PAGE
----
Nursing Assessment of Dental Problems

Julia Buttermore, DMD, is Chief Dental Officer, Federal Medical Center, Carswell, Fort Worth, TX. This post is based on her session “Nurses’ Assessment of Dental Problems” taking place at the 2015 National Conference on Correctional Health Care in Dallas, TX, October 17-21, 2015. Learn more about the conference and register HERE.

Dental conditions can be a great concern for correctional nurses, yet, most received little or no training about dental conditions in nursing school. Most traditional nursing positions don’t involve dental assessments so many nurses enter the correctional specialty unprepared.

What’s the Big Deal?

First of all, a nurse is most often the first person an inmate sees about a dental concern. This is usually at a receiving screening or through the nursing sick call process. So, nurses must be able to determine the nature of the issue and make a decision about urgency of treatment. A dental episode might be remedied with instruction on self-treatment, may need assignment to the next available dental appointment, may need urgent evaluation by a dentist, or may need emergency treatment in the acute care setting. It requires significant clinical judgment abilities to appropriately manage dental issues.

Another reason dental conditions are a concern for correctional nurses is because there are so many of them in our patient population. Our patients are less likely to have received dental care in the past and many have a lifestyle that does not include high levels of dental hygiene. Therefore dental decay and periodontal disease are seen frequently. Our patients come from violent backgrounds that can result in tooth trauma. They also indulge in high levels of alcohol, tobacco, and drug use. All these substances have a negative effect on dental health.  Methamphetamine use, in particular, can cause severe dental erosion and decay. Self-medicating with alcohol and drugs can mask tooth pain. Once incarcerated and withdrawn from these substances, inmates feel increasing mouth pain that leads to dental requests for evaluation and treatment.

Finally, systemic chronic conditions and infections affect dental health. Nurses who understand the relationship of dental conditions to systemic disease can often activate medical evaluation when a dental manifestation is observed. For example, canker sores or herpes can appear on the mouth of an immunosuppressed individual and periodontal infection might exacerbate blood glucose levels in diabetics.

Where to Start

A good assessment starts with an evaluation of the patient’s mouth pain. Here are some important questions to ask.

  • How long has it been hurting? (Just now? 24 hours? 3 months? Years?)
  • Does it hurt spontaneously or when eating, drinking?
  • Does the pain wake you up at night?
  • Describe the pain quality: aching, throbbing, pressure, tingling
  • How long does it hurt? (<1 minute? 30 minutes to 1 hour? all day?)
  • Does anything help the pain?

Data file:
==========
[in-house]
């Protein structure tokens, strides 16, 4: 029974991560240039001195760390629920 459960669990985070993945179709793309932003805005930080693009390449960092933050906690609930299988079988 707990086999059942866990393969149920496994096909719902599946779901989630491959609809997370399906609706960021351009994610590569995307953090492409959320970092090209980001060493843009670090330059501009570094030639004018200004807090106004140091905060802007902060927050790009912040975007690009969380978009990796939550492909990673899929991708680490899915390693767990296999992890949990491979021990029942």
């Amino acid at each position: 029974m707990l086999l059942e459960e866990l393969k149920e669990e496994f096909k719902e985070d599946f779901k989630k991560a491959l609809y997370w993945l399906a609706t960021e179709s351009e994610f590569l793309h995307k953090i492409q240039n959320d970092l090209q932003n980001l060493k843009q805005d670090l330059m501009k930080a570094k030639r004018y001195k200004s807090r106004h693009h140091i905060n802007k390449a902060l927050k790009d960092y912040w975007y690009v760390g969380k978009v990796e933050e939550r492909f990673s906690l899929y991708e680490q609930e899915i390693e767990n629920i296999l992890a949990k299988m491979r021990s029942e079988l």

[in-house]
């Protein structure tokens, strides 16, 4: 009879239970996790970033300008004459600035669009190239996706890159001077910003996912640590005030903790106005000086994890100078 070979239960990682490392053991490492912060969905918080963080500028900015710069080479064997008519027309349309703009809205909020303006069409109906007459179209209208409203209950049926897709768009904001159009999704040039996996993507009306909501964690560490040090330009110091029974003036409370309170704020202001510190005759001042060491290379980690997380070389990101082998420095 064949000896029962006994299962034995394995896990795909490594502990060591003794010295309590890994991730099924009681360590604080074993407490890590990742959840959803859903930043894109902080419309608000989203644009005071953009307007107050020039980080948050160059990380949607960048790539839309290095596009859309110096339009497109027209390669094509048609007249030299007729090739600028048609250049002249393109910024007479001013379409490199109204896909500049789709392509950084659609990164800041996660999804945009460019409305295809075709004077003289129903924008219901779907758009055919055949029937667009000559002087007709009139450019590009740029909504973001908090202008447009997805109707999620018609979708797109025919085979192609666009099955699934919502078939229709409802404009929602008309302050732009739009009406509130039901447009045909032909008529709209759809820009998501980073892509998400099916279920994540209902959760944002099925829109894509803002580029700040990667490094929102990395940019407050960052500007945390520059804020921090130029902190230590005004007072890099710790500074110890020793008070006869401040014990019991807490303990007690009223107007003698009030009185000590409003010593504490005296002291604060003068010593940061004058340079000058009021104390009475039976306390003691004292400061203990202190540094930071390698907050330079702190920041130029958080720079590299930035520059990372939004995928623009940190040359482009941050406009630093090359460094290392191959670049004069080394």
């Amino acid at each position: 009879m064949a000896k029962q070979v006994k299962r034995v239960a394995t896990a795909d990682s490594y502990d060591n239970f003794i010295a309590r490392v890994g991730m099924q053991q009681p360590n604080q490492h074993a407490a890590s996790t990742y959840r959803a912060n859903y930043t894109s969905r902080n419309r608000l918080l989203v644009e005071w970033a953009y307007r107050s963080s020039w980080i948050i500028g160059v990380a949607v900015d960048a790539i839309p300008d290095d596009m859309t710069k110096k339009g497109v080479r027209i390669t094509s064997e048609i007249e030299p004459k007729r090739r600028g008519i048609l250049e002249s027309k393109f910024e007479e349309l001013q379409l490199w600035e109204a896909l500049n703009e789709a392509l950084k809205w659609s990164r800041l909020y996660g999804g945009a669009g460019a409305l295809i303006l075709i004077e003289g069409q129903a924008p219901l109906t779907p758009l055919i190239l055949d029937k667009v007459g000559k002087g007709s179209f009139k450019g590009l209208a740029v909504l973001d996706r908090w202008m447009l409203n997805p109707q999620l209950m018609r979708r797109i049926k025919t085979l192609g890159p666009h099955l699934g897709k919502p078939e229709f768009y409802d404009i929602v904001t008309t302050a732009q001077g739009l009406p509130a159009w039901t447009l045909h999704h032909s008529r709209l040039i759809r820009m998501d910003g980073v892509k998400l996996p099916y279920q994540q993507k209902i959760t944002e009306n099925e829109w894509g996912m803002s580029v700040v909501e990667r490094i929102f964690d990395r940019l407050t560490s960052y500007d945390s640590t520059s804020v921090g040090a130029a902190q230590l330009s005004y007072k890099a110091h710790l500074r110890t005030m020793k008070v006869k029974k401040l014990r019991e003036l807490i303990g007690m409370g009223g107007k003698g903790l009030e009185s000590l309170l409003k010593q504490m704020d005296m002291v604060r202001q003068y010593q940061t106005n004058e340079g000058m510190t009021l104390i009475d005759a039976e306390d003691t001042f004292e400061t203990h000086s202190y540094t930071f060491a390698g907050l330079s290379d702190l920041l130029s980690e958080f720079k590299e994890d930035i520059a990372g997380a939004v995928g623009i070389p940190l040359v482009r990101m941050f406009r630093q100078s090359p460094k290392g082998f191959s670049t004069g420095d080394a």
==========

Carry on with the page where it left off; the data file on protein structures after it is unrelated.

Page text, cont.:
• Use the pain scale of 0-10 to determine a baseline level of discomfort

Dental conditions can affect the ability to breathe and swallow. These are two immediate concerns in evaluating any dental condition. Ability to breathe and swallow is affected by infection, traumatic injury, persistent bleeding in the oral cavity, or swelling. Impairment of breathing or swallowing needs immediate emergency treatment. Inspect the mouth for swelling. Take the patient’s temperature.

If this is a traumatic injury, check for a broken jaw. Mandibular fracture is a common injury due to assault or falling. Malocclusion (teeth not fitting together normally) is an indication of a mandibular fracture.

A New Skill

Since most correctional nurses come to the specialty with little training or experience with dental assessment, you may need to develop your own dental training program to develop skill in this important area of nursing practice behind bars. This can involve encouraging your facility dentist to provide in-services and hands-on practice assessing patients under their direction. You may also be able to discuss dental assessments and findings as a debrief of urgent or emergent evaluations. Dental trauma and infections tend to be the most common conditions requiring nursing assessment so these are good places to start.

Do you assess dental conditions in your practice? Share your experience in the comments section of this post.

This post is part of a series discussing topics addressed during sessions of the 2015 National Conference on Correctional Health Care. All posts in this series can be found HERE.

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  1. I see lots of after hours dental “emergencies” but, like most nurses, have little dental assessment training. This article is good but doesn’t say much about what to look for in a dental assessment and what findings might mean. Can anyone recommend an assessment tool for nurses to conduct initial dental assessment and determine urgency for dental follow up or need for immediate intervention?